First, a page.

Tuesday, Apr. 15, 2008 | 05:37 PM AT
Of course there are many different sorts of parties--everything from the informal potluck barbecue to the 200 guest anniversary bash. But there's loads of opportunity to go greener (and cheaper) no matter what kind of shindig you're planning. And to get me started, I invited an expert. Nathalie Gendron runs a green party planning business called Them Concept. She spends her days helping small companies plan eco-friendly corporate events. "What is a green party?" she says, "a green party is trying to minimize the environmental footprint, make fair trade choices and support your local economy."
Let's start with invites:
While planning my own wedding, I found that e-vites were a brilliant way to keep track of who's coming, with whom and so forth. Plus, they're free and you can customize them to suit your tastes with photos, background and themes.
But if you're a little more old fashioned, here's an absolutely genius way not only to get folks to come to the event--but to create cherished memories after:
Locally produced, hand-made seeded paper from Quebec company Wishbuds.
Handmade paper sheets start at $24/10 sheets (8.5x11)
You can also ask them to custom create your invitations (this will take longer, so allow upto a month for delivery)
Crockery and cutlery
Please, please ditch those plastic, paper and styrofoam cups, plates and cultery. Even paper isn't as eco-friendly as one might imagine. Paper needs sunlight and air to decompose--two things that are in very short supply in the average landfill that's designed to minimize bacterial activity. You can still find newspapers from the 1920s that are in perfectly readable condition in landfills today! And they didn't even have that helpful wax coating that most cups come with.
REDUCE: Use what you have. If you don't have enough dishes, borrow some from friends for the event. Or rent! A quick google search brought me this link.
If you figure you are going to throw big parties often, it's probably worth investing in some secondhand crockery and cutlery from your local charity shop. It costs almost nothing and the mix-mash can be quite charming.
If you insist on having everything match, don't worry, we even have an eco-friendly option for you (one that's GORGEOUS to boot!). A local Montreal ceramics artist called Carolyn Grimard "upcycles" used crockery with food-safe paint (similar to what you'd do at the Ceramic Cafe). You can buy a set of 12-16 pieces for $65! (Great wedding prezzie I'd say!)
Commercial cut flowers can be quite the eco-nightmare. They use tons of pesticides, are shipped in from all over the world and flower workers often work under abusive conditions. Don't want to have all this on your conscience? Consider doing a centre piece with live flowers that are grown in Quebec. You can buy any number of varieties at the Marche Jean Talon, clip your own houseplants or buy organic, fair-trade flowers on Parc Avenue at Green Poppies.
If you’re planning something more elaborate, consider a gorgeous take-home bird house (starting at $20) by that’s made in Quebec by Arthur Quentin. The company also provides organic linen table cloths/napkins/placemats and beautiful wooden bowls that are made from a single piece of wood (although these are made in the US).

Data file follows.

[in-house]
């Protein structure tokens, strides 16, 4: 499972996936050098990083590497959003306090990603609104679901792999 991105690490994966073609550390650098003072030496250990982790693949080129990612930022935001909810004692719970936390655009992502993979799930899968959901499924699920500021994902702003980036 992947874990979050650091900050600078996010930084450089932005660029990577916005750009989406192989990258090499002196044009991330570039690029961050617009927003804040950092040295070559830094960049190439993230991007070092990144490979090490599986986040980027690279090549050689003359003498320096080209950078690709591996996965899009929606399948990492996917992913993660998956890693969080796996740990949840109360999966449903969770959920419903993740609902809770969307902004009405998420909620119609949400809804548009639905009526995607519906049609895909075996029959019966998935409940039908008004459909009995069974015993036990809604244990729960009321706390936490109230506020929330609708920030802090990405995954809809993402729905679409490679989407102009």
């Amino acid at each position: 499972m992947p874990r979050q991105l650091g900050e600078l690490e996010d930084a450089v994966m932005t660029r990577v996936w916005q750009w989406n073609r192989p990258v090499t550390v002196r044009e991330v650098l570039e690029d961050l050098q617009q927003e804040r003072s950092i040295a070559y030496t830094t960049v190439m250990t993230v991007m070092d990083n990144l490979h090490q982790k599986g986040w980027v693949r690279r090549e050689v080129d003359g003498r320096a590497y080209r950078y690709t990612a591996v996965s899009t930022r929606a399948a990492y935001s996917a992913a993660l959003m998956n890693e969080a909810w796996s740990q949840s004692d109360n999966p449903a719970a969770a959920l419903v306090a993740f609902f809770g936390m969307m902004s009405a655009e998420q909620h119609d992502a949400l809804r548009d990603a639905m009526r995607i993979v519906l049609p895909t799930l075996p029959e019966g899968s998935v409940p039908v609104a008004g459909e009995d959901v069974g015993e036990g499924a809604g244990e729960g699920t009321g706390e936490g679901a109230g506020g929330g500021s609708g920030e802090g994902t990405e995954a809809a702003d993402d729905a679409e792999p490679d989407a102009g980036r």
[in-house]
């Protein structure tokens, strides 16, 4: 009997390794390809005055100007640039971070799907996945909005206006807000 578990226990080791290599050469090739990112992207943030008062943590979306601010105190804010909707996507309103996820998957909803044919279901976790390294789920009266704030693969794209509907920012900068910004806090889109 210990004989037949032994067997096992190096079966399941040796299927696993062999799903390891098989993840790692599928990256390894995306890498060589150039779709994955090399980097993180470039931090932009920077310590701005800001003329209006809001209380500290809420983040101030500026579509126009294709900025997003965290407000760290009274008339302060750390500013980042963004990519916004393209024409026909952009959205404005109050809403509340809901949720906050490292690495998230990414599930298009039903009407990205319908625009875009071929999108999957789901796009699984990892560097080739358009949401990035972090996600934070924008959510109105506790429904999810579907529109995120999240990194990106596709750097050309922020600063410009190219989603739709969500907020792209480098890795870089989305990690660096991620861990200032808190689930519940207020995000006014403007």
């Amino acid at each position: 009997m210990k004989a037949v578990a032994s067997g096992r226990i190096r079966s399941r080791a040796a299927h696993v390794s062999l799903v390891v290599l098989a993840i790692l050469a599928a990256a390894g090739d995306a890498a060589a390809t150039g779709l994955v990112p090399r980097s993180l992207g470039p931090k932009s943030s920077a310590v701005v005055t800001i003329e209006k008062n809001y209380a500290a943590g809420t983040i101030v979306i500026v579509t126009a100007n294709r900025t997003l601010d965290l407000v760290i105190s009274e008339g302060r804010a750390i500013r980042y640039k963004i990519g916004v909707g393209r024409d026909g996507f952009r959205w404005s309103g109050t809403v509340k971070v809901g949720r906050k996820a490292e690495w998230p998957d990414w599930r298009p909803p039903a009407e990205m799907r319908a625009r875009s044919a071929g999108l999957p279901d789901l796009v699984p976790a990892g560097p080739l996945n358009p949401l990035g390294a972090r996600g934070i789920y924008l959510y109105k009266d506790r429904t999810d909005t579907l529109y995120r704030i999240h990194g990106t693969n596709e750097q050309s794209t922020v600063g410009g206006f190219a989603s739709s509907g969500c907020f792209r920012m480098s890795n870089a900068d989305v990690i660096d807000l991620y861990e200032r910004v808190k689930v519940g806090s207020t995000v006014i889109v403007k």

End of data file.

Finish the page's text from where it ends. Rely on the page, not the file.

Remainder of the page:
You could also order the best possible mix of utility and art from Edible Arrangements (they do fruit masterpieces that you can feast on with eyes AND tastebuds).
Did you scroll down straight to this one? Well, with some of the delicious local organic wine and beer out there, who can blame you. Check out Negondos for the only bio vino produced in Quebec. It’s a neat family owned winery and bottles run between $10 and $15.
(website was down when I tried to check it out, but I found loads of references to it on Google)
I’ve been unable to find a direct link to Logique Bio organic beers, but here’s a review.
And last but not least:
Turns out, there are loads of excellent options out there if you want to have your event catered. But even if you’re cooking at home, try and buy seasonal produce (organic if possible) and from local farmers. Also, when shopping for food (and this isn’t restricted just to parties), try and buy stuff that comes with minimal packaging. I personally am trying to get my local IGA to stop wrapping produce in Styrofoam and plastic. It sort of defeats the purpose of carting it all home in a reusable bag, no?
But I digress…
If you’re interested in local caterers, check out these sites:
Crudessence: They do raw food starting at $15 per person
Le festigoût : This is a social organisation which uses part of its profits to feed the less fortunate.
Buffet starting at $15.00 per person
Fuschia: Delicious vegetarian cuisine with seasonal ingredients used in exotic and unusual (but always delicious) combinations.
Meanwhile, if you have some green party ideas to share, I'd love to hear them. And I'm trying to track down someone, anyone who's either had a green wedding or plans to). You can contact me through the blog or call our talkback line at (514) 597-5626
« Previous Topic | Main | Next Topic »
« Previous Topic | Main | Next Topic »